INTRODUCTION TO PHYSICAL ANTHROPOLOGY 2011-2012 continues to present a current, well-balanced, and comprehensive introduction to the field, combining an engaging writing style and compelling visual content to bring the study of physical anthropology to life for today's students. With a focus on the big picture of human evolution, the text helps students master the basic principles of the subject and arrive at an understanding of the human species and its place in the biological world. This book continues to keep pace with changes in the field by including thorough coverage of cutting-edge advances in molecular biology and genomics, primatology, key fossil discoveries, and modern human biology. A new "Conclusion: Why it Matters", drives home the importance of understanding human evolution and the incredible impact our species has had, and will continue to have, on the environment and all life forms on this planet.
Robert Jurmain received an A.B. in Anthropology from UCLA and a Ph.D. in Biological Anthropology from Harvard. He taught at San Jose State University from 1975 to 2004 and is now Professor Emeritus. During his teaching career, he taught courses in all major branches of physical anthropology, including osteology and human evolution, with the greatest concentration in general education teaching for introductory students. His research interests are skeletal biology of humans and non-human primates, paleopathology, and paleoanthropology. In addition to his three textbooks, which together have appeared in 30 editions, he is the author of STORIES FROM THE SKELETON: BEHAVIORAL RECONSTRUCTION IN HUMAN OSTEOLOGY (1999, Gordon Breach Publishers), as well as numerous articles in research journals.
Lynn Kilgore earned her Ph.D. from the University of Colorado, Boulder, where she now holds an affiliate faculty position. Her primary research interests are osteology and paleopathology. She has taught numerous undergraduate and graduate courses in human osteology, primate behavior, human heredity and evolution, and general physical anthropology. Her research focuses on developmental defects as well as on disease and trauma in human and great ape skeletons.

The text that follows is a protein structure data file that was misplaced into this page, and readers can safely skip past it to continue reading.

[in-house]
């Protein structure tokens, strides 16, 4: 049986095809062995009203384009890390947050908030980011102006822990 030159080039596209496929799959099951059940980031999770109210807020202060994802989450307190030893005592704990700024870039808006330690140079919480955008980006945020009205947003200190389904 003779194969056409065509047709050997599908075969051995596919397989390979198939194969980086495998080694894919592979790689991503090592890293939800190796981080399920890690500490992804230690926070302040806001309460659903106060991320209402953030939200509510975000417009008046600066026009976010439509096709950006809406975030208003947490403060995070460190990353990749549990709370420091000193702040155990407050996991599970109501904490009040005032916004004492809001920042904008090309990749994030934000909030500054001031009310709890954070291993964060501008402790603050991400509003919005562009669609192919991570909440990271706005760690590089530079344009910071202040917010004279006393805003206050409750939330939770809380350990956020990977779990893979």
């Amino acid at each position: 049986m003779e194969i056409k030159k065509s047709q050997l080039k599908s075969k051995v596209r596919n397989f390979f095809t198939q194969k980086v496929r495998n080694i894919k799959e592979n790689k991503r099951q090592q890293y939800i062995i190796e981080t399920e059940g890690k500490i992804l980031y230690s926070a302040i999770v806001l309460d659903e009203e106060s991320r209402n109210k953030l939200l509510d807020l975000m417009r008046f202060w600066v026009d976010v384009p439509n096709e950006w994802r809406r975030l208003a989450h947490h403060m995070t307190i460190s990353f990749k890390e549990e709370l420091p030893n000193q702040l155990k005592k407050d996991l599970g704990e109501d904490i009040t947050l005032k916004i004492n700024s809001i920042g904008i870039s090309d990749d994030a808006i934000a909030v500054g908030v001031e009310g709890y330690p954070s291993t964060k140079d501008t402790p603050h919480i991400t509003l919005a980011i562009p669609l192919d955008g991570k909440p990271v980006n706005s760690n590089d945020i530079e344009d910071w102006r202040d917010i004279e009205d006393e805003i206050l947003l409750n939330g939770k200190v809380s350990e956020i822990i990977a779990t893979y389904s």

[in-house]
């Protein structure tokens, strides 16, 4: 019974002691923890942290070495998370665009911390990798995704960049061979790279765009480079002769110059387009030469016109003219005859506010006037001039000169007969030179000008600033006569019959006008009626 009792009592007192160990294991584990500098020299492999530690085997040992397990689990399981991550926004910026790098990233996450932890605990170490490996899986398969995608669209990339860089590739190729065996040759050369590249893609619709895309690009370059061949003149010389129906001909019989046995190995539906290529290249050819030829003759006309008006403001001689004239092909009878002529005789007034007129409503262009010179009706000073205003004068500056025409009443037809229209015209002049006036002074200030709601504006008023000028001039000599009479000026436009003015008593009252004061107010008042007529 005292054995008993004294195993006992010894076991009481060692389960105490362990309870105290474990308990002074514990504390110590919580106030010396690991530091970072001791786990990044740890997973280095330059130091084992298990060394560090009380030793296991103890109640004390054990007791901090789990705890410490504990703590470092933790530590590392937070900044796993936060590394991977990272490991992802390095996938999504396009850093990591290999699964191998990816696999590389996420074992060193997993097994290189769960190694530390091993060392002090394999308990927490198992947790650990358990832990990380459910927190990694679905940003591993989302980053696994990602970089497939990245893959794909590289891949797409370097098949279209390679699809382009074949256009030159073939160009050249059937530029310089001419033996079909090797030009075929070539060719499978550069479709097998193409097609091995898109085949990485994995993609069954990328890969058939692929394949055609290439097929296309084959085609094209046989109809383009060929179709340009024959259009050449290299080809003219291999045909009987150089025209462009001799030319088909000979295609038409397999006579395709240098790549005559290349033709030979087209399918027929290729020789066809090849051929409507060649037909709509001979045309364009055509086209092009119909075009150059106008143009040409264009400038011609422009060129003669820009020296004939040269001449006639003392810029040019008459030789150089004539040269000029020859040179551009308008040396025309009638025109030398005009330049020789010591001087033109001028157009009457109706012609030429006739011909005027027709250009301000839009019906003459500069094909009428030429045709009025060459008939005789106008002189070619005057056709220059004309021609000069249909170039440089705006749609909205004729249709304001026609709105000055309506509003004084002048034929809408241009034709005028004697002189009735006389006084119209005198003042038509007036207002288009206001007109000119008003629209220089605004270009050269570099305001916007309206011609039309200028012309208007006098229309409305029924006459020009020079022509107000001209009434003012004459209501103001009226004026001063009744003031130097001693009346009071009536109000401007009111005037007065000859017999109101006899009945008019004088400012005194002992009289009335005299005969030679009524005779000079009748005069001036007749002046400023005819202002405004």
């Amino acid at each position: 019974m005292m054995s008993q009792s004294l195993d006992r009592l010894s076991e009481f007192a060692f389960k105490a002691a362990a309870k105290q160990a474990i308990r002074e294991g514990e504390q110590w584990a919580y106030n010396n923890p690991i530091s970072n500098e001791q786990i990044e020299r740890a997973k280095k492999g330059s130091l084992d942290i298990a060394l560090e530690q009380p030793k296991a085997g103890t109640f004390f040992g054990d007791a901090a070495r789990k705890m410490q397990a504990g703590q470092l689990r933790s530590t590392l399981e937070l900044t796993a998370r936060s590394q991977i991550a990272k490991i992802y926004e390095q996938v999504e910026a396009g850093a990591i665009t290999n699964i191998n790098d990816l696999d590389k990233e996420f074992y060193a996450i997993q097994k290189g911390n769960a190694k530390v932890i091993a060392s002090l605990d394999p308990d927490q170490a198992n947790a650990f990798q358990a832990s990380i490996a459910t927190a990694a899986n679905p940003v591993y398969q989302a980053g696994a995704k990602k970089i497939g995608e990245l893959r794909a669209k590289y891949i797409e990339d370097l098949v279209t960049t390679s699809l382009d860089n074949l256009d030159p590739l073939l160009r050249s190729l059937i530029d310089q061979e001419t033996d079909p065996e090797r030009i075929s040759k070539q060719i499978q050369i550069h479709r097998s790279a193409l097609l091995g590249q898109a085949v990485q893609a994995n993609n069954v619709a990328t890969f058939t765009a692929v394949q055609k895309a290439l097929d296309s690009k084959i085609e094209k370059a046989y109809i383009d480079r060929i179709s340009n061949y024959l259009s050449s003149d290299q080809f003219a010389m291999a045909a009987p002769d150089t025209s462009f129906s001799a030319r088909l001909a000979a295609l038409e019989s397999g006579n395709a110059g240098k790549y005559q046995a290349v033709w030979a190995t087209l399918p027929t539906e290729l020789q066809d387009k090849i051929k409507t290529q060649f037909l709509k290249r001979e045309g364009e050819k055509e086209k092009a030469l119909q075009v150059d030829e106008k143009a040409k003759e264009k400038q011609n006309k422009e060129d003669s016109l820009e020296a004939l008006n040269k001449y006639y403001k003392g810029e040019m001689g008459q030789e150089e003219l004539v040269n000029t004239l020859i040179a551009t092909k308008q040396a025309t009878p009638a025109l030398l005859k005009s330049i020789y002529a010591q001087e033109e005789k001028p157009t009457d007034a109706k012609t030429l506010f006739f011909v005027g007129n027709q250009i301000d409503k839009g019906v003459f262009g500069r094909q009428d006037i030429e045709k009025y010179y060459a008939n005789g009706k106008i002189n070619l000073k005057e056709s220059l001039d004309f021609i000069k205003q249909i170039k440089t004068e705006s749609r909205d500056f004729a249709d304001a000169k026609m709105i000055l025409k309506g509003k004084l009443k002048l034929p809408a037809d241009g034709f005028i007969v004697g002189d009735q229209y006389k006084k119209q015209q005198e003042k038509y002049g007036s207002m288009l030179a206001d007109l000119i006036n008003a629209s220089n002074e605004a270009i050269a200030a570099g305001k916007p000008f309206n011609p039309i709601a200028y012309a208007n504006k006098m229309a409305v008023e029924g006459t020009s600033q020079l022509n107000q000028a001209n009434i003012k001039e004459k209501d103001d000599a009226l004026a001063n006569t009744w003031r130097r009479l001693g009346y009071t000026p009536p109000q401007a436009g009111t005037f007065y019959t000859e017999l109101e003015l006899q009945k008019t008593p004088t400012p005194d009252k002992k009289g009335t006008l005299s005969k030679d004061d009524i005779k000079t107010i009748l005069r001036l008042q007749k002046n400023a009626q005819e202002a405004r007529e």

Wenda Trevathan is Regents Professor (Emerita) of Anthropology at New Mexico State University, where she taught from 1983 to 2009. She is a biological anthropologist whose research focuses on the evolutionary and biocultural factors underlying human reproduction, including childbirth, maternal behavior, sexuality, and menopause. Her primary publications include works on the evolution of childbirth and evolutionary medicine. Her most recent book is ANCIENT BODIES, MODERN LIVES: HOW EVOLUTION HAS SHAPED WOMEN'S HEALTH (2010, Oxford University Press). She has taught courses in physical anthropology, nutritional anthropology, medical anthropology, evolutionary medicine, and anthropology of reproduction.
Russell L. Ciochon is a leading paleoanthropologist specializing in primate and human evolution in Asia, as well as the geochronology of Asian Plio-Pleistocene sites. He earned his Ph.D. from the University of California, Berkeley, and teaches at the University of Iowa, Iowa City, where he is Chair of the Department of Anthropology. He teaches courses in hominin and non-human primate evolution, as well as primate behavior, ecology, and functional anatomy. Besides co-authoring more than one hundred technical articles, he has also co-written two popular books: DRAGON BONE HILL: AN ICE AGE SAGA OF HOMO ERECTUS (2004, Oxford University Press) and OTHER ORIGINS: THE SEARCH FOR THE GIANT APE IN PREHISTORY (1990, Bantam Books).
1. Introduction to Physical Anthropology. Heredity and Evolution. 2. The Development of Evolutionary Theory. 3. The Biological Basis of Life. 4. Heredity and Evolution. 5. Macroevolution: Processes of Vertebrate and Mammalian Evolution. 6. Survey of the Living Primates. 7. Primate Behavior. 8. Primate Models for Human Behavioral Evolution. 9. Overview of the Fossil Primates. 10. Paleoanthropology: Reconstructing Early Hominin Behavior and Ecology. 11. Hominin Origins in Africa. 12. The Earliest Dispersal of the Genus Homo: Homo erectus and Contemporaries. 13. Premodern Humans. 14. The Origin and Dispersal of Modern Humans. 15. Modern Human Biology: Patterns of Variation. 16. Modern Human Biology: Patterns of Adaptation. 17. The Human Life Course. Conclusion: Why it Matters. Appendix A: Atlas of Primate Skeletal Anatomy. Appendix B: Taxonomy of Living and Selected Extinct Primates. Appendix C: Summary of Early Hominin Fossil Finds from Africa. Appendix D: Population Genetics: The Math of Microevolution. Glossary. Bibliography. Photo Credits. Index.